If the defendant in a wrongful death lawsuit is found to be negligent by the court, they will be responsible for paying the settlement or award. In most cases, this money will not come out of their own pocket. The defendant’s insurance providers often pay. When there is no insurance or there isn’t enough coverage, they will be personally responsible for paying.
Deaths that were caused by another person’s negligence never should have happened. These deaths are mistakes that were preventable, and they often leave the deceased’s loved ones struggling emotionally and financially. If someone was taken from you due to negligence, you have every right to take them to court.
Nothing will bring your loved one back, but financial compensation may make coping with the aftermath of their death less of a financial struggle. Some of the damages you may be able to claim include:
- Medical bills: The deceased may have been hospitalized for days, weeks, or even months before they passed.
- Emergency transportation: The deceased may have been transported by ambulance, and this can cost upward of $2,000.
- Funeral and burial expenses: The average cost of a funeral and burial in the United States is approximately $23,000.
- Lost income: This includes the salary your deceased loved one would have earned from the time of their injury through retirement.
- Loss of consortium: This can include the loss of companionship, a sexual relationship, guidance, and even the moral support of the deceased.
- Pain and suffering: Knowing your loved one didn’t have to die can leave you with intense emotional anguish, and you deserve to be compensated for it.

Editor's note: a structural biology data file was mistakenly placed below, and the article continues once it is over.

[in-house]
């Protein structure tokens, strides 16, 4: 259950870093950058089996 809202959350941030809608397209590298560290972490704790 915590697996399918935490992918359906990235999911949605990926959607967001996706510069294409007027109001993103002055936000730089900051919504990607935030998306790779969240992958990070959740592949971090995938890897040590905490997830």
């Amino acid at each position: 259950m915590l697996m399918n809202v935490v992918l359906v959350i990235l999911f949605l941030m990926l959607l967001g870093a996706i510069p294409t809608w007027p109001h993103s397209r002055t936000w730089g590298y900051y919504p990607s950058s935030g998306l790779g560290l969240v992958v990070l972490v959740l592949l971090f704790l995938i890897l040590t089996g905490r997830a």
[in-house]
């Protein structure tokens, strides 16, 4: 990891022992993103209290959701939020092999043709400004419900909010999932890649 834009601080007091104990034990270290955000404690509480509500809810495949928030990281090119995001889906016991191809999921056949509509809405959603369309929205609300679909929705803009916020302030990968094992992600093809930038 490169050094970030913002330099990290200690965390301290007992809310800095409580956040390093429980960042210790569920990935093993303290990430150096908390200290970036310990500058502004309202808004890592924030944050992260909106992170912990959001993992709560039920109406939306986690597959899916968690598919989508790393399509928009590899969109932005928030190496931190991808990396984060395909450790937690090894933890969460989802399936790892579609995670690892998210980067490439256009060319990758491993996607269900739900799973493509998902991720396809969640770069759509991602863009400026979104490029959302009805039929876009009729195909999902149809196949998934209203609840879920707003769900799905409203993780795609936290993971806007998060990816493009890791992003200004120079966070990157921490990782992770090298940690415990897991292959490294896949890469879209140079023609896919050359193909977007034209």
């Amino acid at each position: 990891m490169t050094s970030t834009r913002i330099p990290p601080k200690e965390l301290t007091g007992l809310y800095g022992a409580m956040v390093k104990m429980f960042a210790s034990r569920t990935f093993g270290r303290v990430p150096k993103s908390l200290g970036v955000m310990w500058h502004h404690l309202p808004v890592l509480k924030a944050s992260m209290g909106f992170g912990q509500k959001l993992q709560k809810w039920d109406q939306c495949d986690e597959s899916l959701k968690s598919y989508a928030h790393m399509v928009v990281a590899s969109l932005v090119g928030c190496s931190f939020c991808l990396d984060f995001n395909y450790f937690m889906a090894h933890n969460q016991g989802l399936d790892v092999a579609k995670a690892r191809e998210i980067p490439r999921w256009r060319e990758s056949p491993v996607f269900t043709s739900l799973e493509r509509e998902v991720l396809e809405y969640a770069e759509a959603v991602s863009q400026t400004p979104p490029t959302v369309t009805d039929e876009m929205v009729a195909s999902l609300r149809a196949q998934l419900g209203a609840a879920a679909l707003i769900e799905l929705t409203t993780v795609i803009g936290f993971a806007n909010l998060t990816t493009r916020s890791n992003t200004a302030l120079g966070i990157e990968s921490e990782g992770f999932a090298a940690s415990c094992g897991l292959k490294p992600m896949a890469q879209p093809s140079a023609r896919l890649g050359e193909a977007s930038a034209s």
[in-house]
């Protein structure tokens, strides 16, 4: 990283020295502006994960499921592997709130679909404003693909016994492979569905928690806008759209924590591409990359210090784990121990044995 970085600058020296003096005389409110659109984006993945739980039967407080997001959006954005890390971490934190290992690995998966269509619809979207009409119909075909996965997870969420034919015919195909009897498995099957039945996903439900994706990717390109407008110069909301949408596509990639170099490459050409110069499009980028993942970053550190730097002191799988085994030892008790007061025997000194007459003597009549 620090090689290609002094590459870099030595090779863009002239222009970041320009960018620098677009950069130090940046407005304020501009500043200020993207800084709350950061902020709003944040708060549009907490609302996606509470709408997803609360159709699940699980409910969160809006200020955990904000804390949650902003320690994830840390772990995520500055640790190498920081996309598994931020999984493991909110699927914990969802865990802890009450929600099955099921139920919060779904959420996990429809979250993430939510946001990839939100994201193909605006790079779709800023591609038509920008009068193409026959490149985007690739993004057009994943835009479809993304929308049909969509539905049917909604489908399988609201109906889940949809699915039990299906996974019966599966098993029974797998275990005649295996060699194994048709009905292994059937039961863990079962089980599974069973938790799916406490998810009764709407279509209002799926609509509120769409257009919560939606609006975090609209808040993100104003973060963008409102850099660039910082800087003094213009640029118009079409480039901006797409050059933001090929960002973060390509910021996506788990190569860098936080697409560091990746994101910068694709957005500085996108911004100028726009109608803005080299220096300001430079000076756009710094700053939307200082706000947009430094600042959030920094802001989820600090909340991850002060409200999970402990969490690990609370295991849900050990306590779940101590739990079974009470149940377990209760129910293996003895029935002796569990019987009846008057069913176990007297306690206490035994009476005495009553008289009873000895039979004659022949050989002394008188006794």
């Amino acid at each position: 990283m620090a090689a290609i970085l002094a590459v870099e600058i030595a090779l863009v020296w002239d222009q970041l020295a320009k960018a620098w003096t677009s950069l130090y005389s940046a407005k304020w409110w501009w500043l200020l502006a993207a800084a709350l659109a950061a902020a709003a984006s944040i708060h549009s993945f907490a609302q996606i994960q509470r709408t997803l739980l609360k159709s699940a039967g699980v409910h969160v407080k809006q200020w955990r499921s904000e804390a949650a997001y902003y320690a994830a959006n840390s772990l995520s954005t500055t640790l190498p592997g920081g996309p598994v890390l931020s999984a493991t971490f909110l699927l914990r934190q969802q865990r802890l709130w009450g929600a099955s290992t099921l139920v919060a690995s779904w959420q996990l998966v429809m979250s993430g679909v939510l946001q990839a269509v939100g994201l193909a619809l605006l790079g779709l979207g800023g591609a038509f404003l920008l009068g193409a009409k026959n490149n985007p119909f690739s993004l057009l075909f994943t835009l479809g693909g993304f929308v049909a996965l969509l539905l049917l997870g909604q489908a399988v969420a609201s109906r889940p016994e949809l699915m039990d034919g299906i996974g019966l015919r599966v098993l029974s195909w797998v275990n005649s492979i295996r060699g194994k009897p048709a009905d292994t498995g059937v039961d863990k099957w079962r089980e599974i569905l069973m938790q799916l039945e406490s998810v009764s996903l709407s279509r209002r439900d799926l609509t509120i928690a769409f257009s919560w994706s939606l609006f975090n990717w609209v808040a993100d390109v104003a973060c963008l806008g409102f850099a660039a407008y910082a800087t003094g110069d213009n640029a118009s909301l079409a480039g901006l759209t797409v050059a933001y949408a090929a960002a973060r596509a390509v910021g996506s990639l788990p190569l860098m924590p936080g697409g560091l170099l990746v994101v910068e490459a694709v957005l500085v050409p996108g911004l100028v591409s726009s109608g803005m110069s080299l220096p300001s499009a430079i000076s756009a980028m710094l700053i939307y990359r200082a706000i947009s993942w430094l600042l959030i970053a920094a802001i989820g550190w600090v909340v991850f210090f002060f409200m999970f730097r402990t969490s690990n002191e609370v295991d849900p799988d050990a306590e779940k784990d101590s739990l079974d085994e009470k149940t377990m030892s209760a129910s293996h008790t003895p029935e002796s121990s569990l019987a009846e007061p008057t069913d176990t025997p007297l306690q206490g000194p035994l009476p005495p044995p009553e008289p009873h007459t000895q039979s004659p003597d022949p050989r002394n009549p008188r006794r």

- Punitive damages: If the negligent act that caused your loved one’s death was criminal, the court may also award punitive damages.
Any party that you believe is responsible for your loved one’s death can be sued. This could be anyone from a drunk driver to the manufacturers of a defective product to an employer who failed to provide safety gear. Doctors and surgeons can also be sued for wrongful death if it can be proven that they are negligent.
Who Can Be Awarded Damages?
The laws regarding who can file a case and be compensated are different in every state. Depending on where you live, the following parties may be able to receive compensation.
In every state the spouse of the deceased has a right to make a claim. In some states, if you were in a civil union or domestic partnership with the deceased, you will also have the right to file a lawsuit.
When a child loses a parent to an act of negligence, they have the right to file a wrongful death lawsuit. Children can be awarded damages for the loss of their parent’s support, both emotional and financial. Adult children also may be awarded damages.
Parents of minor children who were killed by the negligent act of another may collect damages in a wrongful death lawsuit. In most cases, parents of a deceased adult child will not be able to file a wrongful death claim.
Other Family Members
When a single adult who does not have parents, children, or a spouse passes away due to someone else’s negligence, some states allow other family members to file a wrongful death lawsuit. This can include siblings, aunts or uncles, or grandparents. Other family members who were receiving financial support from the deceased may also be able to file a lawsuit.
You may want to consider seeking representation for wrongful death case if you believe your loved one’s death was caused by another party’s mistake, recklessness, or criminal act. An attorney can tell you who can file a case in your state, what the statute of limitations are, and whether or not your case is likely to be successful.